By Paul Vieira

A potential strike at Canadian National Railway and Canadian Pacific Kansas City is unlikely to start on the planned date of May 22, as the national labor-relations board says it needs more than a week to rule on whether the railroads must transport certain goods due to health and safety concerns.

Canada Industrial Relations Board said Monday it needs to hear input from the Canadian railroads, the Teamsters Canada union and other parties, and is willing to accept written submissions until the end of the business day on May 21. That indicates there would be no ruling ahead of May 22, or the original date that the Teamsters Canada union--representing 9,000 workers at the railroads, among them train conductors, locomotive engineers and railyard employees--said a simultaneous strike could begin at both railroads in the event negotiations to renew three collective agreements fail to produce accords.

Under Canada's labor laws, a strike cannot start until the board issues a decision.

Canadian Labor Minister Seamus O'Regan last week triggered the board's review, after filing a request due to concerns about the potential effects to health and safety from a strike at both railroads. "It's our duty to look into this," he said.

One example is the shipment of propane, which is used in rural communities as a home-heating source, and by farmers to dry oilseeds, sunflowers, nuts, vegetables or fruits to increase yields and reduce storage losses.

In a notice issued Monday, the board is asking for information about propane shipments on both Canadian National and CPKC, and "what alternatives, if any, [the railroads'] clients have for the delivery of such products."

From Canadian National, the board is also seeking information about shipments of heavy fuel, food, and chemicals used at water-treatment plants in remote communities and across the country.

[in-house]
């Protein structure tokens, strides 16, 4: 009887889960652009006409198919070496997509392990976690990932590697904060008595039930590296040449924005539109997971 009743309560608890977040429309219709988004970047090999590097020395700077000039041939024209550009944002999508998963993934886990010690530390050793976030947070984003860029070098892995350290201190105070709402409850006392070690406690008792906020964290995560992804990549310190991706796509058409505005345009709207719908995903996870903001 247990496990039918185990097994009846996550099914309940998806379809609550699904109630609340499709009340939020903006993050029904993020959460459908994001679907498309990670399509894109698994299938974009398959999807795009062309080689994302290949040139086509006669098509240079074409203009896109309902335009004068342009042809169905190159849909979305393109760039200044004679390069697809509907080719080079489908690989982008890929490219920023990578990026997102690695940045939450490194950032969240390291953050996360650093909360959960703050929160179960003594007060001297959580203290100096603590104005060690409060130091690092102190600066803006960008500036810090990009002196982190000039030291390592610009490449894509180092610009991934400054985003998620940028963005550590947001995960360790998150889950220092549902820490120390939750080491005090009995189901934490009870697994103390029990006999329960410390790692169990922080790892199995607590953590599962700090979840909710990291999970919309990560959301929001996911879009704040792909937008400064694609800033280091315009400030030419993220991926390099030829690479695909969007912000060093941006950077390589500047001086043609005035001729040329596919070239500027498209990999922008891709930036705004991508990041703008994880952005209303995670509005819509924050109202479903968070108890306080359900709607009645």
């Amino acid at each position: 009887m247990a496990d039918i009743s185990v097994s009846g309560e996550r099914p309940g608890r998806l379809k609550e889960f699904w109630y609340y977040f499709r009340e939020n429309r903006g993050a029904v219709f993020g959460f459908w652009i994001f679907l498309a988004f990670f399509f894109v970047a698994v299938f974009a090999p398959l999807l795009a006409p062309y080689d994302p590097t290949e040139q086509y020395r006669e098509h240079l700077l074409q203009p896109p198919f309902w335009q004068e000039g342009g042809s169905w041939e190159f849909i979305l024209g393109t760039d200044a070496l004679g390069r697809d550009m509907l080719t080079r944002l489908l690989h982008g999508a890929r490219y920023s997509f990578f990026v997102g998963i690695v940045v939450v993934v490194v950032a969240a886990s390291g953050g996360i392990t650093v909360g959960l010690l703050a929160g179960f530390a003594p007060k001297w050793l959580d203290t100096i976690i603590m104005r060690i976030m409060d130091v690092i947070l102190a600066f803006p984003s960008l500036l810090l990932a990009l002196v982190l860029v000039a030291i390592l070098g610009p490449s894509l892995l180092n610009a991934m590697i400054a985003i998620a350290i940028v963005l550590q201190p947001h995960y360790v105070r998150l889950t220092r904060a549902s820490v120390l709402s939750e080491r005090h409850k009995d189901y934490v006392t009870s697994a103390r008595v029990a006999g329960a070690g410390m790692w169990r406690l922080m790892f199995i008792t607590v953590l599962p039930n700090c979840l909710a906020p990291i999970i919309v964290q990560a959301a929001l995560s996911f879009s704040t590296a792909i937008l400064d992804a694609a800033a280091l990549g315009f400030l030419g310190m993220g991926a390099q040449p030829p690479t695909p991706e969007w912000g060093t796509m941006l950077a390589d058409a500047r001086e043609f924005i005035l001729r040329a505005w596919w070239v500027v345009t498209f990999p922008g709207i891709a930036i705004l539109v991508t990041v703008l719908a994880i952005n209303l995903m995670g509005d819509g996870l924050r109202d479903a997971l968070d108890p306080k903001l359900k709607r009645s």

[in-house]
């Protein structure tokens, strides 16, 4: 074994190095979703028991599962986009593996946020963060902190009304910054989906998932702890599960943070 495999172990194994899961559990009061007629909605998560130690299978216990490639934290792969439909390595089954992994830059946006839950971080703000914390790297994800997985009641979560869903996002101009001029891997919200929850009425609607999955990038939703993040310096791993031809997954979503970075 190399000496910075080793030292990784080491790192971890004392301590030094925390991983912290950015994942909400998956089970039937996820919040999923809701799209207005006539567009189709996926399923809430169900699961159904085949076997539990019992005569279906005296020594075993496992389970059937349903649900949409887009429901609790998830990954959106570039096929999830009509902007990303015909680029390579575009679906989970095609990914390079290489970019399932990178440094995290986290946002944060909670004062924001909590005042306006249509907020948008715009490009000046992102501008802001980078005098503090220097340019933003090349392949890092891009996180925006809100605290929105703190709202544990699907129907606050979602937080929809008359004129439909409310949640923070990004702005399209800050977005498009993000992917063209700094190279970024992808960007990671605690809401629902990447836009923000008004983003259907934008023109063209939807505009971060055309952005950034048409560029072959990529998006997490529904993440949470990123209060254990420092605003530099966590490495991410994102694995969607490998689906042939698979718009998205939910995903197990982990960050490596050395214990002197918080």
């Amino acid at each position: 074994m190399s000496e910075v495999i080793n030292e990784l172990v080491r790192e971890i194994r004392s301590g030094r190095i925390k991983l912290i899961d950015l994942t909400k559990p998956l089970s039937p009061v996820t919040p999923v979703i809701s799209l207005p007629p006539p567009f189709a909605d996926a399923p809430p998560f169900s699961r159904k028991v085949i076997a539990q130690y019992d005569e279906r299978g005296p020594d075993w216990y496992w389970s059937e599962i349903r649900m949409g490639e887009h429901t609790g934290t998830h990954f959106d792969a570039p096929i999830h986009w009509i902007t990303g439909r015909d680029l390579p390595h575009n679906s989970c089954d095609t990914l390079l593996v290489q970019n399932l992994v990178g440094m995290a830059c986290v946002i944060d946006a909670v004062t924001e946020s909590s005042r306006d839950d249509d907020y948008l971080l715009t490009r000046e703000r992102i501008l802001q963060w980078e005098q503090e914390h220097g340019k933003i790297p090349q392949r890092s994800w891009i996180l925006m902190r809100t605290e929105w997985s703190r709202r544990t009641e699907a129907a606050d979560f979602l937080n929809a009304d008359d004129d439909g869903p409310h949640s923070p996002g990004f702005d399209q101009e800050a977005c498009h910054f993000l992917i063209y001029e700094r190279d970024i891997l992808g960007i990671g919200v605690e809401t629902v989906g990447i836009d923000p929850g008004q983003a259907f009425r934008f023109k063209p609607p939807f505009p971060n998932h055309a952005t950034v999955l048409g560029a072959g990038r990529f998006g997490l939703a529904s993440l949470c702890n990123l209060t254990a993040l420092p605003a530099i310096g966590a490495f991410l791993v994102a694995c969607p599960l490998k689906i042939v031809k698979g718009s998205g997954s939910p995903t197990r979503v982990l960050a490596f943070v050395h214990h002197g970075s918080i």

The Teamsters Canada union said it would comply with any order from the labor-relations board, although noting members' right to withdraw services is now frozen until the board issues a decision. "The time required for the process to complete is virtually impossible to predict," the union said in an update to members. "This recent development is incredibly frustrating, and we believe undermines the entire process."

Union leadership has said the companies' proposals to date would strip out important safety provisions for members, such as a rest period between shifts. The union has disputed claims by the companies that they are offering predictable work schedules. The railroads "want to push the availability of their employees more and more," said Paul Boucher, president of the Teamsters Canada rail unit.

Spokesmen for the two railroads said they are seeking to resolve bargaining issues in a timely manner. Canadian National said the union has rejected an offer that provided significant wage increases and scheduling certainty. CPKC said it is committed to reaching a deal that incorporates higher pay and an improved work-life balance, adding its offers to date "do not in any way compromise safety."

Danielle Smith, the premier of the resource-rich province of Alberta, said Monday the Canadian government must be prepared to use all options--including back-to-work legislation--in the event of a simultaneous strike at both Canadian National and CPKC. O'Regan, the Labor Minister, has ruled out the use of such legislation.

"Shutting down both railways concurrently would bring our economy to a halt, put Canadians from coast to coast at unacceptable risk, and cause even more damage to Canada's reputation as a reliable trading partner," said Smith, in a letter she said she sent to Prime Minister Justin Trudeau.

Write to Paul Vieira at

(END) Dow Jones Newswires

05-13-24 1447ET